The amazing sea birds of Dominica

Magnificent frigatebird

This charming account of an environmental/history centered cruise around Dominica with Lennox Honychurch as a guide by Dr. Sam Christian appeared in

I just came back from an amazing boat ride! Wish you were there! My trip was kindly arranged by my former Wesley High School student/Headgirl, Cora Richards and her most efficient friend in Forestry Division, Jacqueline Andre.

I’m rather indebted to them as, for whatever reason, I had not heard about it. Why did it make such an impact on me? Well, if you get a chance next year, you don’t want to miss because you will find out for yourself.

See James Arlington’s book on the Sea birds of Dominica.

I was torn between that and the continuing medical conference at Fort Young hotel today. Turned out to be an excellent choice since the free ride sponsored by Forestry happens only once a year. The experience could be easily priced at $100 at the very least.

For those not too familiar with Dominica, the transition from the calm Caribbean Sea to the very rough the Atlantic Ocean south of the island was most dramatic. What a roller coaster! We all got splashed and that was a lot of fun.

From the capital Roseau, we went on a fabulous Anchorage Hotel catamaran all the way round to Grandbay to the remote, desolate Pointe des Foux, (the point of land of ‘mad people’) where huge numbers of the endemic sea birds nest. (see the map in the PDF attachment).

We passed the narrow Scott’s Head isthmus where June and the boys had experienced the different kinds of waters on our previous visit home. We passed the picturesque Souffriere church; the Champaigne dive sites where the volcanic geothermal underwater vents give snorkelers and divers a unique bubbly experience in the crystal clear aquamarine matrix.

We were entertained by a school (or a pod? we argued that) of playful dolphins and witnessed a number of turtles, none mating though, like they saw on previous trips.

Dr. Lennox Honeychurch gave a historical and geological perspective of different landmarks. Among them he mentioned Solomon, the landslide that killed a magistrate in the1920’s. This of course, gave rise to the iconic carnival song,Solomon roulay; si nou mort nou mort nanay sala!

He pointed out the spot where pre-Columbian Kalinago men threw their unfaithful wives over a cliff (the men themselves could be as unfaithful as they wanted). Needless to say, this sparked an animated debate among the passengers which the captain wisely settled the matter by interjecting, “If there’s any tossing done today, it would have to be by the women!”

Furthermore, the event was characterized by exceptional customer service and professionalism. The environmentalist ethic was at the level imaginable. Besides the strong local turn-out, (129 in all, lots of kids and youth) there were several visitors including a Phd candidate from Indianapolis teaching a semester on biodiversity at the State College.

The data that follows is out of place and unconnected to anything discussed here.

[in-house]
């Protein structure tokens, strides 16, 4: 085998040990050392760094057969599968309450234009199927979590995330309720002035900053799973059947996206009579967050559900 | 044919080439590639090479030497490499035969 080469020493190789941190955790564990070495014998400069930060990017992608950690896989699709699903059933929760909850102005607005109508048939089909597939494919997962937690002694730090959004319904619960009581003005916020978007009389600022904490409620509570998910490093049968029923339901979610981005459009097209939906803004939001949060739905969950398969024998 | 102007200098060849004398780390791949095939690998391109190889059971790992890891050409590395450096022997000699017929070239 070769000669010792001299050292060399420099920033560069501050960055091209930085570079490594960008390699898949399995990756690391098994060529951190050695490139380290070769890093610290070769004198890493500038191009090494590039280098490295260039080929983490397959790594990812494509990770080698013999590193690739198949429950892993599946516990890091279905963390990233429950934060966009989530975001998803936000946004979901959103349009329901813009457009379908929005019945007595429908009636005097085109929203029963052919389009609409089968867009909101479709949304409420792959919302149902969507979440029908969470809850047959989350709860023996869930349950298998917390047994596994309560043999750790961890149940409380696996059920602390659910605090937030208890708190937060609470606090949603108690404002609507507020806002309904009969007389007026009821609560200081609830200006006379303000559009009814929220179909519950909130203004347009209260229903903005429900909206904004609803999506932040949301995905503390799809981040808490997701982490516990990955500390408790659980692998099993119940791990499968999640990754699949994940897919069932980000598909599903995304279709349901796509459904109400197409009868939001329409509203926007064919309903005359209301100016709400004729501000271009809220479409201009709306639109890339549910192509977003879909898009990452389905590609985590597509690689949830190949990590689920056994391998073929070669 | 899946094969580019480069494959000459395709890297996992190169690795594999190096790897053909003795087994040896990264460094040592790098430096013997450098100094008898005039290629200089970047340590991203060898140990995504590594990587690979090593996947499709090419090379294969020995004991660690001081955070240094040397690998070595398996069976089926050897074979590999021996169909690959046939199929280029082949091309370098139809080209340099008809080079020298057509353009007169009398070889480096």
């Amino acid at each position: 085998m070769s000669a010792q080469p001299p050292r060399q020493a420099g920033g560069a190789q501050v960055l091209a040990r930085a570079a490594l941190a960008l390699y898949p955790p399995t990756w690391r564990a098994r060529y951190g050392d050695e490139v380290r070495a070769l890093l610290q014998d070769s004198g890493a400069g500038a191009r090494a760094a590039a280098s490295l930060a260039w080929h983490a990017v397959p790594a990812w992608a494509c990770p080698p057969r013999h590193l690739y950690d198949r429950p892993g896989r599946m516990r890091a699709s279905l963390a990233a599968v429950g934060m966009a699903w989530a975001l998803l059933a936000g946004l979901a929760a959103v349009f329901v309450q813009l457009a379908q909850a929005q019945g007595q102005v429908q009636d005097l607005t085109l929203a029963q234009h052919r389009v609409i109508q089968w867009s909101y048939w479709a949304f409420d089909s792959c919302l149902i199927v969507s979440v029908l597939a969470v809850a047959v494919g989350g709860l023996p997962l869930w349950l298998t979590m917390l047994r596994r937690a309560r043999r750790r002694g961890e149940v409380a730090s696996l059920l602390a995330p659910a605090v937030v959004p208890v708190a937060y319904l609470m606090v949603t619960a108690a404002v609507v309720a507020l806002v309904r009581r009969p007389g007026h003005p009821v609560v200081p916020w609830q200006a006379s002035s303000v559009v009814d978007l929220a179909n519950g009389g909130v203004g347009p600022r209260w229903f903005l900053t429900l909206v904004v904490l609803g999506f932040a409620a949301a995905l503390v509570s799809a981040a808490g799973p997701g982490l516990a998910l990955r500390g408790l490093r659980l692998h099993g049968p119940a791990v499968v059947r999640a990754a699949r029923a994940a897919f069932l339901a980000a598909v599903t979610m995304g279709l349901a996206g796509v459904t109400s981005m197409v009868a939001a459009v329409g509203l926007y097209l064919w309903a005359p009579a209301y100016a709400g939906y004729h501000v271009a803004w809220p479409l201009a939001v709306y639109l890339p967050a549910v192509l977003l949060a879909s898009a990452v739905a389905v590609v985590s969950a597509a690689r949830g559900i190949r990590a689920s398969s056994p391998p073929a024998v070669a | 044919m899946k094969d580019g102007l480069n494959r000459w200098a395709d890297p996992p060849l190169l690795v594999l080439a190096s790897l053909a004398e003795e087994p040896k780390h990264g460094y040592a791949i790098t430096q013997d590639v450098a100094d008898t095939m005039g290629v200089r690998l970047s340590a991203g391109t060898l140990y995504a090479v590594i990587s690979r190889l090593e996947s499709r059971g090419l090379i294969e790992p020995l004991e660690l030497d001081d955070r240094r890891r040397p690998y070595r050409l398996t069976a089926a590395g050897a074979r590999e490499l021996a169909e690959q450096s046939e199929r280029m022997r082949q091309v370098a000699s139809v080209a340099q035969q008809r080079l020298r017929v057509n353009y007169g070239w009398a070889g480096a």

A young man from the London zoo working on a project to save the crapaud (Dominica’s large edible national ‘Mountain Chicken’ frogs) from extinction and students from the Carolinas (Clemson) doing research on Veo (our edible river snails) at the Springfield consortium of American universities tropical research center which has a relationship with the DAAS, Dominica Academy of Arts and Sciences.

Their biology professor is a limnologist, expert in fresh water lakes and rivers – had never heard the term before; probably our environmentalist Hilo and others have.

Well, like so many of the kids, I got to be captain for a moment; a bearded Lennox stands behind me in the attached photo. The video gives a feel of how seriously windy and choppy it got once we got to the Atlantic side. You know me, I couldn’t resist getting on the intercom and expressing my heartfelt appreciation to Forestry, Lennox and Anchorage for all their good work and reminding all to continue doing their part for the upcoming World Ocean Day on June 8th:

Best of all, an insightful powerpoint presentation was made by my former Dominica Grammar School prefect Arlington James, who was so kind to forward me his presentation within hours of of docking. What a guy! By the way, the link disappears in 30 days so may I suggest downloading it now for future reference. You’ll be blown away by what you will learn.

Even though you may not be into birds, you will definitely come across environmentally-minded nature-lovers who would go ga-ga about this info and be motivated to come pay us a visit. This stuff is priceless and we need all the help we can get. The file is ‘heavy’ and is be best sent via the free YouSendit file delivery service (through the kink below). I’ve attached it anyway in the standard fashion.

For the original report go to

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